Russia is using old Ukrainian missiles against Ukraine, general says

KYIV, Ukraine — Shortly after a large wave of Russian missiles slammed into targets across the country in October, Ukraine’s intelligence officials noticed something strange in the rubble.

It was the wreckage of a Kh-55 subsonic cruise missile designed in the 1970s to carry a nuclear warhead. The warhead had been removed and ballast added to disguise the fact that it was not carrying a payload, said Gen. Vadym Skibitsky, Ukraine’s deputy intelligence chief — an assertion now backed by the Pentagon and British military intelligence.

But that was not all the intelligence officials found. The missile had been built in a Ukrainian weapons factory.

The missile, and the bomber that most likely delivered it, was part of a cache of weaponry handed over to Russia by Ukraine in the 1990s as part of an international agreement aimed at assuring Ukraine’s sovereignty and territorial integrity, Skibitsky said.

The next month, Ukrainian forces found the remnants of two more Kh-55 missiles, both with their warheads removed, and both part of the same tranche of weapons that Ukraine had sent to Russia under the agreement.

Russia was using Ukraine’s own armaments as decoys against it. They served a strategic goal: Sending up the missiles would force Ukraine to mobilize its air-defense system against them.

“First, the Kh-55 missile is launched; we react to it,” Skibitsky said, speaking in a lengthy interview at military intelligence headquarters in Kyiv last week, before the latest missile strikes across the country. “It’s like a false target.”

After the Ukrainian air defenses are engaged, he said, Russian bombers launch the more modern missiles, with destructive warheads.

The three missiles are part of a larger number of retrofitted older missiles used in strikes, some as decoys and some modernized with warheads.

The use of old cruise missiles — including ones built in Ukraine decades ago — is just one element in a complex and deadly conflict in which deception plays a role, along with fighting on the battleground.

As part of the 1990s agreement, known as the Budapest Memorandum, Ukraine agreed to relinquish its nuclear arsenal — the world’s third-largest at the time, inherited from the collapsed Soviet Union — and transfer all nuclear warheads to Russia for decommissioning in return for security assurances.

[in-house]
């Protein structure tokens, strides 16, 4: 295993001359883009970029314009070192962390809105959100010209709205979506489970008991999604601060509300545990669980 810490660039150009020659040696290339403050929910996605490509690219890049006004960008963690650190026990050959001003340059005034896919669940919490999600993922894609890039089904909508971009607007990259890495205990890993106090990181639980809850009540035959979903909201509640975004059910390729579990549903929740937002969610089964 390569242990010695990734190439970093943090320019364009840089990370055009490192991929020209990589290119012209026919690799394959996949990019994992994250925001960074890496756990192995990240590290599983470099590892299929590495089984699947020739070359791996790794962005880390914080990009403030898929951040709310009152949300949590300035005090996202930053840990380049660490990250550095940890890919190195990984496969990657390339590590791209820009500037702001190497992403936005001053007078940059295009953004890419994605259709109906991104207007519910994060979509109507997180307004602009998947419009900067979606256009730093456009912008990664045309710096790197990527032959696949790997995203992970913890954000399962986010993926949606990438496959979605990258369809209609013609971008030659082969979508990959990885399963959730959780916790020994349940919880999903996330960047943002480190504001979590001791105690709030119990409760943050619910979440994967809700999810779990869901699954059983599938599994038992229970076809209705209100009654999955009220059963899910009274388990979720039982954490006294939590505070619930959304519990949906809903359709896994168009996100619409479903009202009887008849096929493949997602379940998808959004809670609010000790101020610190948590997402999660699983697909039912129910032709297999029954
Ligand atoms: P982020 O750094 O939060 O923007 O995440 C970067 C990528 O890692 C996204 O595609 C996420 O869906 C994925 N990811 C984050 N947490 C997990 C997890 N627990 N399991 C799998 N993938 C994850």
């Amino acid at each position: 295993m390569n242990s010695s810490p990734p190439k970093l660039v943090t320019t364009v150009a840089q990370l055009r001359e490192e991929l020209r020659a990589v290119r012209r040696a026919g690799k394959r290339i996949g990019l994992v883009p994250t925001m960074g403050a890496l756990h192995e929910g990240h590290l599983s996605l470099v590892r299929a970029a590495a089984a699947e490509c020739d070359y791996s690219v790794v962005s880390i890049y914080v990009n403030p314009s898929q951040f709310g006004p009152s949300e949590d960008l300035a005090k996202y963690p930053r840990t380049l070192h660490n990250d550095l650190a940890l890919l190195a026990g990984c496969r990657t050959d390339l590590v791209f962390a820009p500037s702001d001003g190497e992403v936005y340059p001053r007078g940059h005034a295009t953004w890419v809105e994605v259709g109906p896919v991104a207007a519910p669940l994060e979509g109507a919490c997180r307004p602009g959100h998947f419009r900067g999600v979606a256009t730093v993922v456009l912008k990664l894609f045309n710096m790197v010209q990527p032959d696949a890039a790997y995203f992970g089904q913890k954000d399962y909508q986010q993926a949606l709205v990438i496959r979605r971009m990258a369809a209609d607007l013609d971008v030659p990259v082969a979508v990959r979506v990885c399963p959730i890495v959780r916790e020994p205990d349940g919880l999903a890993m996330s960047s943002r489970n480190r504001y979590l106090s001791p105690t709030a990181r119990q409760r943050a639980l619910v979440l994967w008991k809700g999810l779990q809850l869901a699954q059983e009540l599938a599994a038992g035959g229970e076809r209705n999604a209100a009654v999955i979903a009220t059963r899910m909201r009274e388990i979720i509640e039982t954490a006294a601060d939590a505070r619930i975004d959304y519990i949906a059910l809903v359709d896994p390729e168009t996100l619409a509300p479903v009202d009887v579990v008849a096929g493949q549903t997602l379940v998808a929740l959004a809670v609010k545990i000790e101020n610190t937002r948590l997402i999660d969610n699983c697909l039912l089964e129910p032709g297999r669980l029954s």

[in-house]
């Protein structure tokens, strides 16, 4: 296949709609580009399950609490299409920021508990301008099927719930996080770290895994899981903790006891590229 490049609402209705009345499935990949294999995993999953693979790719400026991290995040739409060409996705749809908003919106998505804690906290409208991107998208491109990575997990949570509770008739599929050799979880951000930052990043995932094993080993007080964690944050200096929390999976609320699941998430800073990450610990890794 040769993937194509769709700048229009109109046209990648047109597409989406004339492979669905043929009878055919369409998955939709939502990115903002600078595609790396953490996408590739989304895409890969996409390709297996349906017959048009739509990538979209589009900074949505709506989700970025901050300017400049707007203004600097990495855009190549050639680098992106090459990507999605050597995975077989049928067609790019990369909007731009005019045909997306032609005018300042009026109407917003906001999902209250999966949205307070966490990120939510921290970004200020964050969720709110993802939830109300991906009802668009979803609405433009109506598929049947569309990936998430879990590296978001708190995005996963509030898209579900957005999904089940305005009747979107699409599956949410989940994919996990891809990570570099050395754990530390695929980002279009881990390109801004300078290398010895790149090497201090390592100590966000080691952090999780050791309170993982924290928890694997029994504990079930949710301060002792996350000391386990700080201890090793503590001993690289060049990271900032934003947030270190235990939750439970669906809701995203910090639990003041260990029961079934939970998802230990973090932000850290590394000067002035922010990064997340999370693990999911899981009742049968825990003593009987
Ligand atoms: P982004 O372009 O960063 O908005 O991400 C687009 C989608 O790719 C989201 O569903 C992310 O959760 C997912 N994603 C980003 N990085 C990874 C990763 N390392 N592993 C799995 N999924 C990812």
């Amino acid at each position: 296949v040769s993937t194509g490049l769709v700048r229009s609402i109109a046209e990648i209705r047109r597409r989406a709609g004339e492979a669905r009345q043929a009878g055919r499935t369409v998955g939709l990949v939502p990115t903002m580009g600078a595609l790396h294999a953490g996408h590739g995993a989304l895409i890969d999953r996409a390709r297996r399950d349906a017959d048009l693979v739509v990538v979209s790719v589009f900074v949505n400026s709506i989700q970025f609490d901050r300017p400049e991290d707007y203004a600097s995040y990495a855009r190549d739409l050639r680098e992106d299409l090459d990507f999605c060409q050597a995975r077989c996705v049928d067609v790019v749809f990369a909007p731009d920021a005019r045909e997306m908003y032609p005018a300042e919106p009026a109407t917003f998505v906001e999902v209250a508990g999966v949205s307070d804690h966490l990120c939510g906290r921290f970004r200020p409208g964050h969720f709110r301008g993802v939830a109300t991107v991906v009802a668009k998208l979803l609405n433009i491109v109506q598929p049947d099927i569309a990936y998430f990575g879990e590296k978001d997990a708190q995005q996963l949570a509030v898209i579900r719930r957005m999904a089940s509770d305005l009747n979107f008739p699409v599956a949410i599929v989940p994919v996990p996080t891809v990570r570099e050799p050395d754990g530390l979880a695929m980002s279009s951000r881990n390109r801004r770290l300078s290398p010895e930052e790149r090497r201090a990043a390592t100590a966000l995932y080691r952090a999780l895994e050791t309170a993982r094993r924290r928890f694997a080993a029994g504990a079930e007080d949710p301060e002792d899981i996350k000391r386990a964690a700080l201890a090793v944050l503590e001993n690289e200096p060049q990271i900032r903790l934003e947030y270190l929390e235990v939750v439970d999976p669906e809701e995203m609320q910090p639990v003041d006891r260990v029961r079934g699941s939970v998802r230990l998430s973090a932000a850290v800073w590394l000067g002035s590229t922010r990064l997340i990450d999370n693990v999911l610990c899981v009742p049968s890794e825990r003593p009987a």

“All ballistic missiles, Tu-160 and Tu-95 strategic bombers were also handed over,” Skibitsky said. “Now, they are using Kh-55 missiles against us with these bombers. It would be better if we handed them over to the USA.”

The general also offered a detailed assessment of current Russian capabilities and Ukraine’s ability to counter the threat.

His account corresponds generally with public statements from other Ukrainian military officials, the British Ministry of Defense, the Pentagon and military analysts.

“According to our calculations, they have missiles for another three to five waves of attacks,” he said. “This is if there are 80 to 90 rockets in one wave.”

Last Monday, Russia fired more than 70 missiles at Ukraine after Ukraine struck two military installations deep inside Russia.

While Russia’s stockpiles of its most modern, precision missiles are widely believed to be running low, Skibitsky said that Russian arms factories had been able to build 240 precision Kh-101 cruise missiles and about 120 of the sea-based Kalibr cruise missiles since the start of the war, which works out to about 40 new missiles per month. Those numbers could not be independently confirmed.

Despite Western sanctions, Russia has continued to produce new precision missiles, as recently as October, according to a report released last week by Conflict Armament Research, an independent group based in Britain that identifies and tracks weapons and ammunition used in wars.

Yurii Ihnat, the spokesperson for the Ukrainian air force, said that after the latest assault, investigators found many fragments that indicated the precision cruise missiles used in the attack had been made in recent weeks.

“Russia is using newly manufactured missiles,” he told Ukrainian radio Thursday.

As the Russians seek to bolster their arsenal, Ukrainian officials say they are getting better at shooting down many types of missiles and drones fired their way.

Over the course of November, Brig. Gen. Oleksiy Hromov, a deputy chief on the Ukrainian General Staff, said that Ukrainian air defenses shot down 72% of the 239 Russian cruise missiles and 80% of the 80 Iranian-made Shahed-136 drones. They claim to have shot down 60 of the 70 missiles Monday, or 85%.

But the missiles and drones that get through can still do widespread damage, depending on what they hit. On Saturday, Ukraine shot down 10 of 15 attack drones, but several hit critical infrastructure in Odesa, leaving 1.5 million people without power.

Leaning over the table and drawing a map of Ukraine, Skibitsky outlined the four general directions from which Moscow is trying to penetrate Ukraine’s skies — sending missiles flying into Ukraine from the Black Sea in the south, from the area around the Caspian Sea to the southeast, from Russia in the east and from Belarus to the north.

During large-scale attacks, which have featured up to about 100 missiles launched within minutes of one another, they fly in from all directions at the same time.

Since October, the general said, the flight patterns of the Russian bombers have been changing, taking circuitous routes to avoid air defenses. But they do not enter Ukrainian air space, limiting their effectiveness.

Typically, Ukrainian intelligence has about an hour after Russian bombers take off from a base to track the flights before pilots reach the “fire zone” and launch missiles.

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